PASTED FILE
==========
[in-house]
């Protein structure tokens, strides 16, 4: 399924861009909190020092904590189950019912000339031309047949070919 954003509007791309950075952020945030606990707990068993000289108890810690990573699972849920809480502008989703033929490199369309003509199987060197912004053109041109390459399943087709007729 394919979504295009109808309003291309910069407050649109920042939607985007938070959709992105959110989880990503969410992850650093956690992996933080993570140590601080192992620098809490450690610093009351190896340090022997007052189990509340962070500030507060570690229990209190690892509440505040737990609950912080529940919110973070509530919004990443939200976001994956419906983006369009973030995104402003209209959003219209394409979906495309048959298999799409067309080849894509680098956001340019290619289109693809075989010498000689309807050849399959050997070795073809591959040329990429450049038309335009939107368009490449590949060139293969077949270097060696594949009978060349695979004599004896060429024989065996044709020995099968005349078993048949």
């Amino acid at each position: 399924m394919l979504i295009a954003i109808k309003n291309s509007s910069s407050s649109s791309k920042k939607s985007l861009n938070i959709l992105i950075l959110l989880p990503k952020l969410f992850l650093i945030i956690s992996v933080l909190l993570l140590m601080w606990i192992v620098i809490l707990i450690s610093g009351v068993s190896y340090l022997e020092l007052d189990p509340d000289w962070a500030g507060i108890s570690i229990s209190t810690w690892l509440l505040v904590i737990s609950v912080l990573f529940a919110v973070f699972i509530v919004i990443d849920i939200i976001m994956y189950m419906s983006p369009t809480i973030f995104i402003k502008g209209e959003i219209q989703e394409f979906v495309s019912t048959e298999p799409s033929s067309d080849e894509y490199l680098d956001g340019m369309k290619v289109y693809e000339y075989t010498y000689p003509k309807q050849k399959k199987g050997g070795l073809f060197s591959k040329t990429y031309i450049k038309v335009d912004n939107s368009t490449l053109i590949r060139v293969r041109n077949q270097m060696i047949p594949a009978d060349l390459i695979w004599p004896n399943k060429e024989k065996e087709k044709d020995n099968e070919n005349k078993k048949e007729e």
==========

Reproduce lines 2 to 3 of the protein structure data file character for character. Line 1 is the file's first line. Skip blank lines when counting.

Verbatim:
């Protein structure tokens, strides 16, 4: 399924861009909190020092904590189950019912000339031309047949070919 954003509007791309950075952020945030606990707990068993000289108890810690990573699972849920809480502008989703033929490199369309003509199987060197912004053109041109390459399943087709007729 394919979504295009109808309003291309910069407050649109920042939607985007938070959709992105959110989880990503969410992850650093956690992996933080993570140590601080192992620098809490450690610093009351190896340090022997007052189990509340962070500030507060570690229990209190690892509440505040737990609950912080529940919110973070509530919004990443939200976001994956419906983006369009973030995104402003209209959003219209394409979906495309048959298999799409067309080849894509680098956001340019290619289109693809075989010498000689309807050849399959050997070795073809591959040329990429450049038309335009939107368009490449590949060139293969077949270097060696594949009978060349695979004599004896060429024989065996044709020995099968005349078993048949």
């Amino acid at each position: 399924m394919l979504i295009a954003i109808k309003n291309s509007s910069s407050s649109s791309k920042k939607s985007l861009n938070i959709l992105i950075l959110l989880p990503k952020l969410f992850l650093i945030i956690s992996v933080l909190l993570l140590m601080w606990i192992v620098i809490l707990i450690s610093g009351v068993s190896y340090l022997e020092l007052d189990p509340d000289w962070a500030g507060i108890s570690i229990s209190t810690w690892l509440l505040v904590i737990s609950v912080l990573f529940a919110v973070f699972i509530v919004i990443d849920i939200i976001m994956y189950m419906s983006p369009t809480i973030f995104i402003k502008g209209e959003i219209q989703e394409f979906v495309s019912t048959e298999p799409s033929s067309d080849e894509y490199l680098d956001g340019m369309k290619v289109y693809e000339y075989t010498y000689p003509k309807q050849k399959k199987g050997g070795l073809f060197s591959k040329t990429y031309i450049k038309v335009d912004n939107s368009t490449l053109i590949r060139v293969r041109n077949q270097m060696i047949p594949a009978d060349l390459i695979w004599p004896n399943k060429e024989k065996e087709k044709d020995n099968e070919n005349k078993k048949e007729e």